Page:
Archive for » August, 2014 «

Paralegals and attorneys beware!  According to a recent article in The Recorder, sending that email to the wrong person can be a possible legal malpractice claim in the future.

“Emails sent in certain practices, such as commercial or residential real estate and other commercial transactions, are at a higher risk of being forwarded to third parties without the attorney’s consent. Clients in these areas believe a title opinion or a corporate authority opinion that is good for one purpose is good for all purposes, but forwarding emails and opinions creates risks.

For the attorney, there is the risk that opinions, which were transmitted for a single purpose in a unique context, may be transmitted for use in connection with unintended purposes or unrelated contexts. For the client, there is the risk of the waiver of the attorney-client privilege. And for the recipient, there is the risk of detrimental reliance on an opinion that does not apply to facts and circumstances for which the email was forwarded.”

There are things the legal staff and attorney can do to protect itself in the event this occurs, such as adding content to the email footer that can be automatically attached by the system to every outgoing email. The footer can be used, among other things, to include an attorney-client privilege notice or to address the risks of forwarded emails by putting recipients on notice of the boundaries for acceptable and permissible use of the content of the email.

There are however, no magic words approved by the Court for this purpose.  Also, “Courts have generally held that such a label attached by an attorney means little in deciding whether a communication is entitled to protection under either the attorney-client privilege or the work product doctrine.”

The opinions of the American Bar Association, the Courts and the many state bar associations have varied on the effectiveness of such a footer. However, it appears there is some increased protection in the liability context if attorneys adopt language in their emails that parallels the inadvertent disclosure language applicable in the discovery context.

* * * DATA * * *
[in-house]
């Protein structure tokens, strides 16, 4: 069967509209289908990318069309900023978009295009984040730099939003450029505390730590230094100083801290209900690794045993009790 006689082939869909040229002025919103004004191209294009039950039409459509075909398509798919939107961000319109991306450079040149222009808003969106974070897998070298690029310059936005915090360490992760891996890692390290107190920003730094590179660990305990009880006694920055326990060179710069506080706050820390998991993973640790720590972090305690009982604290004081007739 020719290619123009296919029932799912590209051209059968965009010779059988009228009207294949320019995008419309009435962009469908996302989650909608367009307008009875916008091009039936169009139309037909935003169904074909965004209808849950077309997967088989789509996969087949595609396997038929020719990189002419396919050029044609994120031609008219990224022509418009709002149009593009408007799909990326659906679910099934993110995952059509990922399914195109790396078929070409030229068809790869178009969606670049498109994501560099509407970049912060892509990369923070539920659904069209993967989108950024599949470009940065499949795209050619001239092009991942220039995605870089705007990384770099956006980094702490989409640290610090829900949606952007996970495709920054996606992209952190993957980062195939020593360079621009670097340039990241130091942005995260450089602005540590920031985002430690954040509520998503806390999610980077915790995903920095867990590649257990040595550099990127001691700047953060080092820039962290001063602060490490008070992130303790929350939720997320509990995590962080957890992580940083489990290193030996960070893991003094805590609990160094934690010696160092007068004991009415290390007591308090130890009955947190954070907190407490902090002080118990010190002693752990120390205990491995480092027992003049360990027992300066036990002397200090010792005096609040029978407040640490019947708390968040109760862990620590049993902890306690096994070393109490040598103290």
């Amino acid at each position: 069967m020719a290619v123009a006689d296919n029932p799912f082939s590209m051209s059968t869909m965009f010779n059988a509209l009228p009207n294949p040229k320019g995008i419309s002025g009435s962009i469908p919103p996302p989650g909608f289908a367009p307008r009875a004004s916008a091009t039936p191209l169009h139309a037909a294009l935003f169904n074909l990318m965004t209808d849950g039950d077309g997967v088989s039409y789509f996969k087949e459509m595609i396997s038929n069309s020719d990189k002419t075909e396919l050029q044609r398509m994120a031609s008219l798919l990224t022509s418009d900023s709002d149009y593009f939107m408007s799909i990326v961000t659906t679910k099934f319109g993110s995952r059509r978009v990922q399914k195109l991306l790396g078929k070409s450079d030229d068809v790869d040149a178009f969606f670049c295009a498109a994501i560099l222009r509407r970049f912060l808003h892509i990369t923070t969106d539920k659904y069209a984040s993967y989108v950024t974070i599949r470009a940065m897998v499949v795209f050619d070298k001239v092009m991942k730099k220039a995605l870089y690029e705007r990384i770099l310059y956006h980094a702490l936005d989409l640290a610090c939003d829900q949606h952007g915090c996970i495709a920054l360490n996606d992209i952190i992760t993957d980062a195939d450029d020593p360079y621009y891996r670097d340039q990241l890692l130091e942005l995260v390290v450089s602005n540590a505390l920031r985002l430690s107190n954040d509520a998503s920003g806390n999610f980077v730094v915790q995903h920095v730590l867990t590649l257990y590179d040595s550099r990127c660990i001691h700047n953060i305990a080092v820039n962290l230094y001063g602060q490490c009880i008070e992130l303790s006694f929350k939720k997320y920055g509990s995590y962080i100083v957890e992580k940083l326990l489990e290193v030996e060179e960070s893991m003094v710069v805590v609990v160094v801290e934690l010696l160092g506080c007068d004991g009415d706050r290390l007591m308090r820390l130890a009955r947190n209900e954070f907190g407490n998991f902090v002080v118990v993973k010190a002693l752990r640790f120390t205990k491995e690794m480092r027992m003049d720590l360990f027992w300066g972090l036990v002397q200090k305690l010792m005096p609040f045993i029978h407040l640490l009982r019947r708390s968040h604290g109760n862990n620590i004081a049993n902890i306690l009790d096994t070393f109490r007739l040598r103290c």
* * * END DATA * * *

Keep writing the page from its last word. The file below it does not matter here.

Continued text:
In California, generally, where it is evident the client had not made the disclosure, the lawyer did not intend to disclose confidential information and the inadvertently disclosed document was clearly marked as confidential, no waiver will be found. See State Compensation Insurance Fund v. WPS, 70 Cal.App.4th 644 (1999).

In California, once an attorney realizes privileged information has been received, the attorney must immediately notify the sender and attempt to resolve the issue. See Rico v. Mitsubishi Motors, 42 Cal.4th 807 (2007); State Comp. Ins. Fund v. WPS, 70 Cal.App.4th 644 (1999).

“While never sufficient to “un-ring the bell” once the privileged email has been read, inadvertent disclosure instructions can increase an attorney’s ability to potentially obtain some relief after discovery of the problem.”

As stated in this article, “as applied to a footer, the language addressing both the risk of forwarded emails or inadvertent emails might contain the following:


NOTICE: This email and all attachments are CONFIDENTIAL and intended SOLELY for the recipients as identified in the “To,” “Cc” and “Bcc” lines of this email. If you are not an intended recipient, your receipt of this email and its attachments is the result of an inadvertent disclosure or unauthorized transmittal. Sender reserves and asserts all rights to confidentiality, including all privileges that may apply. Pursuant to those rights and privileges, immediately DELETE and DESTROY all copies of the email and its attachments, in whatever form, and immediately NOTIFY the sender of your receipt of this email. DO NOT review, copy, forward, or rely on the email and its attachments in any way. NOTICE: NO DUTIES ARE ASSUMED, INTENDED, OR CREATED BY THIS COMMUNICATION. If you have not executed a fee contract or an engagement letter, this firm does NOT represent you as your attorney. You are encouraged to retain counsel of your choice if you desire to do so. All rights of the sender for violations of the confidentiality and privileges applicable to this email and any attachments are expressly reserved.”

The inclusion of the above description serves three purposes.

1) it highlights the communications as protected so an unintended recipient cannot claim he was unaware of the privilege issue until after the email was read; 2) it reinforces the intent to preserve and protect the privileged nature of the communication and makes clear no waiver was intended; and 3),perhaps the most significant, it distinguishes the email from other emails that may not be privileged.